Gold Bar Sales Are Surging at Costco. Why?

Alongside its $1.50 hot dog and soda combo, gallon tubs of mayonnaise and value packs of socks, Costco, the warehouse retailer, has been selling gold bars since October.

Now Costco is selling up to $200 million worth of gold and silver each month, according to an analysis from Wells Fargo.

Online forums and Reddit threads have cropped up where customers give one another advice on how to purchase the bars before they sell out.

“I’ve gotten a couple of calls that people have seen online that we’ve been selling one-ounce gold bars, yes, but when we load them on the site, they’re typically gone within a few hours,” Richard Galanti, Costco’s executive vice president and chief financial officer, said in an earnings call in September.

Costco is now selling one-ounce, 24-karat gold bars, according to its online store. The bars can be purchased only by members, and the price varies based on market rates. As of Thursday, the bars were sold out for members online, but The Wall Street Journal reported that shoppers purchased them for around $2,000 in December.

Costco has also been selling silver coins, advertised as 99.9 percent pure silver, since January, according to an analyst report from Wells Fargo.

The precious metal has set a series of records as it surged to $2,350 per troy ounce, up roughly $300 since the start of March.

Buying gold becomes more common in times of economic turmoil. Although the U.S. economic outlook has improved and inflation has slowed, it remains higher than the targets from the Federal Reserve, said Sadiq S. Adatia, the chief investment officer for BMO Global Asset Management. And on Wednesday, a key inflation rate was revealed to be stronger than expected.

Investors have said they were puzzled about the rally.

Geopolitical concerns could also be a factor in an increasing interest in gold, Mr. Adatia said. There has been more interest in gold since Ukraine’s currency collapsed after Russia’s invasion, he said.

For those looking to purchase gold for the first time, Costco provides familiarity and ease, Mr. Adatia said.

“They make it convenient,” he said. “People can physically go in and pick it up and that’s it, versus opening up an account and buying gold shares.”

Probably not too much.

Given its pricing and shipping costs, it’s likely a “very low-profit business at best,” analysts with Wells Fargo wrote in a note to clients on Tuesday.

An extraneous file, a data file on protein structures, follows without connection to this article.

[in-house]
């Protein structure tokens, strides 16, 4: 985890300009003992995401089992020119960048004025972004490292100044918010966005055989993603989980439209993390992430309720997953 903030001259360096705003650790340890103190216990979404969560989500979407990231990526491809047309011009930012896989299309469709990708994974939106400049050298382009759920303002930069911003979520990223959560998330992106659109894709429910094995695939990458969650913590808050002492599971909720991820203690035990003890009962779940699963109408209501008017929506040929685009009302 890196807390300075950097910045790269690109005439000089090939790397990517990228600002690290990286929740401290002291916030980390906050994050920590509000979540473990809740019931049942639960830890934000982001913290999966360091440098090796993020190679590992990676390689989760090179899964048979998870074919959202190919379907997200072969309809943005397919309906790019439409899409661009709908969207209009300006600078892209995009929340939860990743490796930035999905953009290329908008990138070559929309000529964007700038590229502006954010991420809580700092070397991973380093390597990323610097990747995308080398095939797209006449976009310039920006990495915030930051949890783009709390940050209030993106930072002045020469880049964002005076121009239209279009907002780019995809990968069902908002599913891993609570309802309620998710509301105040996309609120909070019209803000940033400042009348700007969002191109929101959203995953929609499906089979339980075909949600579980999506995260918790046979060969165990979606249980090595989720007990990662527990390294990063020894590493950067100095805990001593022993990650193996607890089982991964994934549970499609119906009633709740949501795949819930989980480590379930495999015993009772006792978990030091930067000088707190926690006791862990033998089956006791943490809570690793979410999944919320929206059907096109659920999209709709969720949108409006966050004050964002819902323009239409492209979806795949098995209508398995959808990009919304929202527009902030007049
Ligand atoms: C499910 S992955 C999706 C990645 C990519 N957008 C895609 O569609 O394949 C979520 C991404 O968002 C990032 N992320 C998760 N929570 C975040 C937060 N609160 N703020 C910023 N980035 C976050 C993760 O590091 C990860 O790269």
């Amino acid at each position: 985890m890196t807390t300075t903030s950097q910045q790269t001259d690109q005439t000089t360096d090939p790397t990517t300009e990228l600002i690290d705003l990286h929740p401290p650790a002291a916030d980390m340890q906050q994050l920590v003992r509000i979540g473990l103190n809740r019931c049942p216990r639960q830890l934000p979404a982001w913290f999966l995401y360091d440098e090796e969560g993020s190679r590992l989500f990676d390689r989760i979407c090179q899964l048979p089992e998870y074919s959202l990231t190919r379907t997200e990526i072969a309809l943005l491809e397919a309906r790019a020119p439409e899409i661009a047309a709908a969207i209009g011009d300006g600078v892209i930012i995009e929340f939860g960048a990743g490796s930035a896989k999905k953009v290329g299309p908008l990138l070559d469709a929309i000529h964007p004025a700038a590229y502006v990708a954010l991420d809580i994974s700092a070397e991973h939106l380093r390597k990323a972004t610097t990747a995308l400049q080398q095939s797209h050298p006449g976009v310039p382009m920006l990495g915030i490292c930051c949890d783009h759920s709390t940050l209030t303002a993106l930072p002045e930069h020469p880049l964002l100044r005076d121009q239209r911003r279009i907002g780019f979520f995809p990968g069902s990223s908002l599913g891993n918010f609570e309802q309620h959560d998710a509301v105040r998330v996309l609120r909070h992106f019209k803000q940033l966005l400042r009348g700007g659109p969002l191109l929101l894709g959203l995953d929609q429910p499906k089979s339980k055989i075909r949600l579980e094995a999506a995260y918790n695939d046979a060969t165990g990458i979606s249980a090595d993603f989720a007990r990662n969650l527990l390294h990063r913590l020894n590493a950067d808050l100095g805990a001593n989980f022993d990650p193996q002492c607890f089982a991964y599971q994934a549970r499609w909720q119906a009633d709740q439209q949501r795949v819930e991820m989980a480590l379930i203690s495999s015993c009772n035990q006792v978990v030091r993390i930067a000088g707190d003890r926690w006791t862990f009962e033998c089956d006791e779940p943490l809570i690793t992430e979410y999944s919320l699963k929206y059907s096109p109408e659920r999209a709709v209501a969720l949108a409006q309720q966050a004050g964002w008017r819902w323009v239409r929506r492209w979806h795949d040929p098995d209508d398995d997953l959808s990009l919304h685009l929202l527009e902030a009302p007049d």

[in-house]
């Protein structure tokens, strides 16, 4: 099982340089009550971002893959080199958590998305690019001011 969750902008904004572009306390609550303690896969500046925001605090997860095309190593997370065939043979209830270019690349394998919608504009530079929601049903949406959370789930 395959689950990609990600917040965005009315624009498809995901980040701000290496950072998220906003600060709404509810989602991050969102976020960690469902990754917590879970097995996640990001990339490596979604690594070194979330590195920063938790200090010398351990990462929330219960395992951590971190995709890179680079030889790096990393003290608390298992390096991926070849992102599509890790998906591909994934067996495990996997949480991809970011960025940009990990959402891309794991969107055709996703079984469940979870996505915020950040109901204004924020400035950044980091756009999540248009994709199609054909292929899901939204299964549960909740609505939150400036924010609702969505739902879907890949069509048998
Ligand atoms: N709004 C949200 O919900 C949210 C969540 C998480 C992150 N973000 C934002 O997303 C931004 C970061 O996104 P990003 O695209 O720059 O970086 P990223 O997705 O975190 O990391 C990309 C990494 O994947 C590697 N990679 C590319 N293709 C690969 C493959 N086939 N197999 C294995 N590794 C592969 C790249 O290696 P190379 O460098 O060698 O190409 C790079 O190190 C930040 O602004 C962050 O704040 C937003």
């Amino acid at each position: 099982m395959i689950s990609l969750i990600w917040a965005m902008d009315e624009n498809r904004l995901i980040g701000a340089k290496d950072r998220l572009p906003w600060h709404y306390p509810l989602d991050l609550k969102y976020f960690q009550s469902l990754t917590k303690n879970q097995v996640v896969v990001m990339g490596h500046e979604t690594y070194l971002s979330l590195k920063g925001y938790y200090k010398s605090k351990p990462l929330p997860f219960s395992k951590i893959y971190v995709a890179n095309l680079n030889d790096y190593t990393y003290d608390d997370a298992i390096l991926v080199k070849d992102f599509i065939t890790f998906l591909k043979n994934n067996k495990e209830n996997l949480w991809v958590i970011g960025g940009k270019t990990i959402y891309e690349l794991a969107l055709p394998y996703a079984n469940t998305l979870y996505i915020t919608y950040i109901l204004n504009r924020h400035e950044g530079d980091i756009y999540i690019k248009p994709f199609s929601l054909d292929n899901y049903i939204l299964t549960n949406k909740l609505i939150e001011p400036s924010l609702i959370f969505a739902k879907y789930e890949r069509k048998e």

Costco sold over $100 million of gold during its first quarter, or the three-month period ending on Sept. 30 last year, Mr. Galanti said on a December earnings call. However, those sales have likely grown since then and may now be running at $100 million to $200 million per month, which could increase its sales figures by 1 percent.

“The reason that we looked at this is that it’s becoming a larger contributor to sales for them,” Edward Kelly, managing director of equity research at Wells Fargo, said. “It’s not that $100 or $200 million a month is a lot for Costco, but it’s new business and they didn’t have that business last year.”

In the three-month period ending on Dec. 31, Costco’s e-commerce sales grew 18 percent compared to the same period a year earlier, driven in part by demand for the precious metals, Mr. Galanti told investors on an earnings call in March.

The Commodity Futures Trading Commission has urged caution when buying gold because precious metals can be highly volatile.

“Like other commodities, precious metal prices rise as demand goes up, so when economic anxiety or instability is high, the people who typically profit from precious metals are the sellers,” the agency said in a statement.

The commission likely puts that warning out to signal that it’s not a guaranteed investment, Larry Tentarelli, chief technical strategist for Blue Chip Daily Trend Report, said. He recommends the average person invest 3 to 5 percent of their assets in gold.

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